The role of the CEO is changing. In Gartner’s 2018 CIO Survey, 95% of CIOs said that they expected their jobs to be changed or ‘remixed’ due to digitisation, with the role becoming less about managing IT operations, and more about acting as a change leader throughout the business. Meanwhile, in IDG’s 2018 State of the CIO survey, 84% of the CIOs surveyed had responsibility for areas of the business outside traditional IT, and particularly in innovation and transformation. When talk turns to performance success criteria, top CIOs are reporting a greater focus on business outcomes rather than IT delivery.
Leaders across many organisations have come to recognise that technology is a primary driver for business transformation, and that it’s the shift into digital or digital-enhanced processes, products and services that will drive future success. This places the CIO – the executive with the strongest grasp of technology and the responsibilities of managing it – in a central position. The IDG survey found that nearly half of IT leaders surveyed now reported directly to the CEO and that CIOs were also becoming more involved with customers; 71% now met external customers directly, while 58% expected such interactions to increase over the next twelve months.
A recent report by the Economist Intelligence Unit shows that CIOs are working to develop a broader understanding of their business as a whole; 76% of IT leaders believing they need to collaborate more with customer service, and two-thirds say the same of marketing. The same survey showed that, when leaders from other departments are asked, 39% say their responsibilities now overlap or merge with IT to a significant degree, putting IT ahead of any other business function.
At times, this expanded role can be a double-edged sword. The CIO has become part of major business conversations and has more potential to make a significant impact – which must be good for their career.
Yet the new role can add new complexities and pressures. In the words of Pete Swabey, of the Economist Intelligence Unit, ‘Globally, continuous digital transformation leaves IT executives in a strong position with growing responsibilities. But it has required a shift in focus in how they work, how they collaborate with colleagues and the skills they need in order to thrive.’
Building an organisation that thrives on continual transformation isn’t easy. As Swabey notes, ‘the need for new core processes, roles and skills is felt more heavily in their [the IT] department than anywhere else.’
To make the challenge harder, CIOs are expected to handle these new responsibilities while still maintaining existing operations. IDG’s State of the CIO 2018 survey found that nearly three quarters of tech leaders in EMEA found it a technology challenge to balance business innovation and operational excellence. In an era where companies face increasing data protection and compliance headaches, not to mention ever more complex security threats, these conflicting pressures are likely to build.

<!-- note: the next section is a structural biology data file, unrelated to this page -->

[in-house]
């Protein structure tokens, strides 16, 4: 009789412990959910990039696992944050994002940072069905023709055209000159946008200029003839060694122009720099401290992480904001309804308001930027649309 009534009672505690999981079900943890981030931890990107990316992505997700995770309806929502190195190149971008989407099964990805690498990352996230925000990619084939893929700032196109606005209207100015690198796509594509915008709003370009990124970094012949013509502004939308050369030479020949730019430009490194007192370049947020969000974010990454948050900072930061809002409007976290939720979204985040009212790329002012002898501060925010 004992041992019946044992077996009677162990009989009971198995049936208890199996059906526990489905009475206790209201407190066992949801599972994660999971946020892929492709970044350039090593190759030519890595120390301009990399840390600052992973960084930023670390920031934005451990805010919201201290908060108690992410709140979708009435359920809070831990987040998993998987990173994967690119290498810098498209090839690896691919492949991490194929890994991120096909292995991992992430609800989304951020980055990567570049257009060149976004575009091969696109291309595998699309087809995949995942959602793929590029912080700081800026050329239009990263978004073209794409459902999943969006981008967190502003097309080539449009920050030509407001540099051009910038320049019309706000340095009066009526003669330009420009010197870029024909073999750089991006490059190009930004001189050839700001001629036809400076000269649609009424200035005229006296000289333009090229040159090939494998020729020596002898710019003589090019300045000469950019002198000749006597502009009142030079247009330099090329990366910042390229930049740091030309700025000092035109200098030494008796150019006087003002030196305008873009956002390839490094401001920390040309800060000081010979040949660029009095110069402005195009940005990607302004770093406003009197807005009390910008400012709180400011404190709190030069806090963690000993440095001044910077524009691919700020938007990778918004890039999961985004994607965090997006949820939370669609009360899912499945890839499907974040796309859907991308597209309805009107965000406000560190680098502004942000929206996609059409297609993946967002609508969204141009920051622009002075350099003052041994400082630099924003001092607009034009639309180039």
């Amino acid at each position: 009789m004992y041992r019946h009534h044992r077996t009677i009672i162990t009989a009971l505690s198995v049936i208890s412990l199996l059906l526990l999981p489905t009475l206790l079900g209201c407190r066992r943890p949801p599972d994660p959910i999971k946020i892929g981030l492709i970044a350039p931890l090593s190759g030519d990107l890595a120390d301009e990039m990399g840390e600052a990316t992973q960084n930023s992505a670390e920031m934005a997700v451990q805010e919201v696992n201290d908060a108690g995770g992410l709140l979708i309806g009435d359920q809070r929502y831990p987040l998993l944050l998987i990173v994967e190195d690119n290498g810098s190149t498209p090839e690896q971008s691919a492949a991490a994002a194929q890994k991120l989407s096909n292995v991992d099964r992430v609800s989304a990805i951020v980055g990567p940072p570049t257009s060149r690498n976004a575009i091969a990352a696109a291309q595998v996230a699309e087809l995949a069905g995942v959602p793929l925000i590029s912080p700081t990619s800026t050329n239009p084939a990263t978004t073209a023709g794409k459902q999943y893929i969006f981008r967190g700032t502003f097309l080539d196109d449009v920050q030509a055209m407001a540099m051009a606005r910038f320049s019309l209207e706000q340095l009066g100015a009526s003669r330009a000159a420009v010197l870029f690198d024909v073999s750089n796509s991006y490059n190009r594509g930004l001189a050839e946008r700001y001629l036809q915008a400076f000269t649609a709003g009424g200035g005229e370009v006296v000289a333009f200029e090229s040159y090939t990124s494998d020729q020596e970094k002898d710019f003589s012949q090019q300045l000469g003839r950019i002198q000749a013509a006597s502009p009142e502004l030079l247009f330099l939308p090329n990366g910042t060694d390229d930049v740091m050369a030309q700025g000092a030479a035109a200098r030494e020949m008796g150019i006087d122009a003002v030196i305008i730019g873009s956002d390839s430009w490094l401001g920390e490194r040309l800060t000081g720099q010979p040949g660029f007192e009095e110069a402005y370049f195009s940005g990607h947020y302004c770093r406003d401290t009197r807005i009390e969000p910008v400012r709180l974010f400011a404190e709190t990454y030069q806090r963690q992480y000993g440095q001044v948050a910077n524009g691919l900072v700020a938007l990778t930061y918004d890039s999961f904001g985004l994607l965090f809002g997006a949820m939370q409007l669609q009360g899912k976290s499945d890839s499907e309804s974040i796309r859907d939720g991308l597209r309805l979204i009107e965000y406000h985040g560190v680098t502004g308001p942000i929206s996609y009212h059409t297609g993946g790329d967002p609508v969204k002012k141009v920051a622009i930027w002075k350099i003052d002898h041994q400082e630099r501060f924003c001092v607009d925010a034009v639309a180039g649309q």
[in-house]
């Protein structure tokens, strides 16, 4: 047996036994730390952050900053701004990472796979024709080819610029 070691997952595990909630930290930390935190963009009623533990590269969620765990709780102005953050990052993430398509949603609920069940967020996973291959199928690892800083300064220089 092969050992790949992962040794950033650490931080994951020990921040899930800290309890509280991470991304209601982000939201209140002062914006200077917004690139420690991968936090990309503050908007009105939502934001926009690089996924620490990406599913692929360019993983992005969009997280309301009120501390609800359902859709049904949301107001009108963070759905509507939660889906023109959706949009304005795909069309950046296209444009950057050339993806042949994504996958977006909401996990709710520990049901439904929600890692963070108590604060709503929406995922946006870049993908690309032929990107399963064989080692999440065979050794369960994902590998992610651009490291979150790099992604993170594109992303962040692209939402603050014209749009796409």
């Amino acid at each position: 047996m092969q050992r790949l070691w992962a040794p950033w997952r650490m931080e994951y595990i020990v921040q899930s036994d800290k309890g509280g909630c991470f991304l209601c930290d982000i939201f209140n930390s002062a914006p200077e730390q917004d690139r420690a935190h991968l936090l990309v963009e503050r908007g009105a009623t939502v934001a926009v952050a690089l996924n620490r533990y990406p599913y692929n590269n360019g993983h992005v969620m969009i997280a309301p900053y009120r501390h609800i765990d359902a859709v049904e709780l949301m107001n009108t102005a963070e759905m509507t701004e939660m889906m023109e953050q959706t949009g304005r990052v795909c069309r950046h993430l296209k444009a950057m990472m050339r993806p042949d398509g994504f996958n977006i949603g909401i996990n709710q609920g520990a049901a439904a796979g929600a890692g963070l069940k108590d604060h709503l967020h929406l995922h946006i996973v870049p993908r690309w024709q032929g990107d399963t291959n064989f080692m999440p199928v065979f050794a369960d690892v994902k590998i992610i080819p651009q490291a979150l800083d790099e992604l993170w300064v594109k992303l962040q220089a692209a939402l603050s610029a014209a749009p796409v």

That’s the bad news – here’s the good. The same disruptive technologies and services that are driving the transformation agenda are also giving CIOs the tools they need to handle their expanded role. CIOs can outsource IT tasks or bring in AI and security from the cloud. They don’t need to build and manage new infrastructure to drive transformation or even to maintain existing operations; they can bring in platforms to support both. AI, Machine Learning and process automation have enormous potential to reduce existing workloads and give the IT team more scope to innovate. There’s no reason or need to reinvent the wheel when leading SaaS and PaaS companies already deliver pre-built, cloud-based platforms that have these features – plus unrivalled security – built-in.
As Andy Rowell-Jones, of Gartner’s CIO and Executive Leadership Research team puts it, ‘in this new world, CIO success is not based on what they build, but the services that they integrate. The IT organisation will move from manufacturer to buyer, and the CIO will become an expert orchestrator of services.’
The CIO can step up and become a key driver of innovation and success, but only if they can take responsibility for that push across the enterprise, and work closely with the other business units.
By collaborating across departments, developing an understanding of their needs and pain points, the CIO becomes better equipped to find and deliver solutions that align with wider business strategy. The technology is there at their disposal – they just need to confidence and expertise to use it, and lead the organisation in its use.